.section > div {
  position: fixed;
  color: white;
  /* centers this div */
  left: 50%;
  top: 50%;
  transform: translate(-50%, -50%);

.section-1 {
  margin-bottom: 500px; /* determines the gap between our two sections */
  font-size: 4em;

.section-2 {
  opacity: 0; /* defaults to 0 because it's not visible */

.section-2 div {
  background-color: rgba(255, 255, 255, 0.7);
  color: black;
  text-align: center;
  padding: 50px;
  max-width: 300px;

.section-2 h2 {
  font-size: 2em;
  margin-bottom: 40px;

.section-2 p {
  line-height: 150%;

Now at this point, this is what we should see.

Still image with background, foreground, and text saying "Parallax Scrolling"

Our page looks put together, but if we scroll nothing happens and our Section #2 never becomes visible.

That’s because we don’t actually have any parallax logic, so let’s work on that right now.

Adding the parallax effect

We’re going to be implementing our logic using the Vue 3 Composition API, so the first thing we want to do is import a few things from vue.Also, inside our setup method, we want to access our template refs. 

import { ref, onMounted, onUnmounted } from 'vue'
export default {
  setup() {
    const foreground = ref(null)
    const background = ref(null)
    const first = ref(null)
    const second = ref(null)

    return {

Now, we want to add and remove our scroll event listener whenever our component is mounted or unmounted lifecycle hooks, respectively.

onMounted(() => {
  document.addEventListener('scroll', handleScroll)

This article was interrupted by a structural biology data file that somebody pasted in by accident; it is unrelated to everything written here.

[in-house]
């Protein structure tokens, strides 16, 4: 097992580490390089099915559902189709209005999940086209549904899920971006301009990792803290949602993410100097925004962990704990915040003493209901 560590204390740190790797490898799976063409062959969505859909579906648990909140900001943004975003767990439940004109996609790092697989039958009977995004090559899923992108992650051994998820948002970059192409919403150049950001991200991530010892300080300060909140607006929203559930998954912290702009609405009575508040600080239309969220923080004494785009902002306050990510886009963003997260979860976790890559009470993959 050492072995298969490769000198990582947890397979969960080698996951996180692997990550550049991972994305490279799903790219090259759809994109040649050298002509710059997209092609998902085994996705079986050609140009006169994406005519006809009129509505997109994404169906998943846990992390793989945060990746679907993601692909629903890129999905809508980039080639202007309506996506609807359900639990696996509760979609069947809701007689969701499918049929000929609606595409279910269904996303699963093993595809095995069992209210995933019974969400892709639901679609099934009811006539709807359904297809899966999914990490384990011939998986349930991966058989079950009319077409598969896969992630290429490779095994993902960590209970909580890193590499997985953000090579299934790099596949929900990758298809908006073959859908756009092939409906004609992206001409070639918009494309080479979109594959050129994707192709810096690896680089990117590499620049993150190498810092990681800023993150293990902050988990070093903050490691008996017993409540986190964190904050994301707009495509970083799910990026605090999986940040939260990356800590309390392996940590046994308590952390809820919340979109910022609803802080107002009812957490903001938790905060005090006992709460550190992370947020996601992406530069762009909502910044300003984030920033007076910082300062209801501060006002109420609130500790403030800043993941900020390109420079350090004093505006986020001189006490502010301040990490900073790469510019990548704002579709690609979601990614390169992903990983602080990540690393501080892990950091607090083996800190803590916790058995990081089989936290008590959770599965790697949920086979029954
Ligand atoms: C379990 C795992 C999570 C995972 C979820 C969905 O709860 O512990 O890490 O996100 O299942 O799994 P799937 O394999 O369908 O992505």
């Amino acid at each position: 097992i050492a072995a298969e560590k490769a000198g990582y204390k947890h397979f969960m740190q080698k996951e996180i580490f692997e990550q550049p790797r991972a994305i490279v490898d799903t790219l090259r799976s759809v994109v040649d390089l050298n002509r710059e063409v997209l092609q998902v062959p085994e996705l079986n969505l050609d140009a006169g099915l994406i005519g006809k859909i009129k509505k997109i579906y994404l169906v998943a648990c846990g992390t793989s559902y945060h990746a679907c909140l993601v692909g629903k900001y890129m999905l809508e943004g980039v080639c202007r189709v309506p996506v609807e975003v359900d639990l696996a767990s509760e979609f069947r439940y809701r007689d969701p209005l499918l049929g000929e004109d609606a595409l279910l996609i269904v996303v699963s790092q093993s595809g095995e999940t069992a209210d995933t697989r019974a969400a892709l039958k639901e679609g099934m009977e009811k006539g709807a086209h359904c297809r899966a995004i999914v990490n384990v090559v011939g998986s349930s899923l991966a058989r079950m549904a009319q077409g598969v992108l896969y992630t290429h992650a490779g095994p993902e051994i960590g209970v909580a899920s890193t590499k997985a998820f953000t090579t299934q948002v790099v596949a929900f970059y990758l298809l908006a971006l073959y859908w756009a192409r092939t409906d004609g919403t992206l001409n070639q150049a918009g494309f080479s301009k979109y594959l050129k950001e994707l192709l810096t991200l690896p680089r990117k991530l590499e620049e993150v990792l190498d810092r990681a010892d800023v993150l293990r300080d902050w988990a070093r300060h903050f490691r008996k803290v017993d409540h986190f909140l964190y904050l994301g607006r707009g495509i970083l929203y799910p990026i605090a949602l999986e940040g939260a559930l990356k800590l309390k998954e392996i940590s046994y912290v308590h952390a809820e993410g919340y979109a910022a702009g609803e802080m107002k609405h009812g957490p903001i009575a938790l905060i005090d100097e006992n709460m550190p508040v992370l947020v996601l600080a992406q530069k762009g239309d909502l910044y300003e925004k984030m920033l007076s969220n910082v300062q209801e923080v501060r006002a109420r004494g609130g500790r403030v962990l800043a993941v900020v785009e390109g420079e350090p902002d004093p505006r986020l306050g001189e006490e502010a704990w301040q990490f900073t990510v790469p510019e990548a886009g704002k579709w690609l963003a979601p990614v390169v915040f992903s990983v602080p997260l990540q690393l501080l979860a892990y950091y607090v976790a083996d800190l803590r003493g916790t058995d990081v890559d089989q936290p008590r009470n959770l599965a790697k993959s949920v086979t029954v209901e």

onUnmounted(() => {
  document.removeEventListener('scroll', handleScroll)

Finally, let’s get to the cool part our event handler method – which we called handleScroll. Depending on our scroll value, there are four things we want to change

Opacity of our first sectionOpacity of our second sectionZoom of our foregroundZoom of our background

Here’s what the code could look like.

const handleScroll = (evt) => {
  const scrollY = window.scrollY
  // decreases as user scrolls
  first.value.style.opacity =
    (100 - (scrollY + window.innerHeight - first.value.offsetHeight)) / 100
  // increases as user scrolls
  second.value.style.opacity =
    (scrollY + window.innerHeight - second.value.offsetTop) / 100

  const maxBackgroundSize = 120
  const backgroundSize = scrollY / (maxBackgroundSize - 100) // increases as user scrolls

  // zoom the background at a slower rate
  background.value.style.transform =
    'scale(' + (100 + backgroundSize * 0.4) / 100 + ')'
  foreground.value.style.transform =
    'scale(' + (100 + backgroundSize) / 100 + ')'

And that’s it for our parallax effect, here’s what our app should look like as we scroll down.

A parallax scrolling effect with a forest with a foreground and background, scrolling down reveals a new block of Lorem Ipsum text

There’s so many different extensions you could add on this project – more sections, more layers, different effects. As long as you understand how to make your styles respond to the scroll position, the possibilities are endless.

It will take some extra effort to get it exactly how you want it for example some style or variable values are going to be specific to your images and getting it looking great for different windows may take some additional work.

But for now, we have what we’re looking for!

And there ya go

There are so many other uses for a parallax scrolling effect – it’s truly a creative way to style your web app and I want to see what you come up with!

I hope that this gave you some ideas to work with and as always, if you have any questions, just leave a reply!

Happy coding!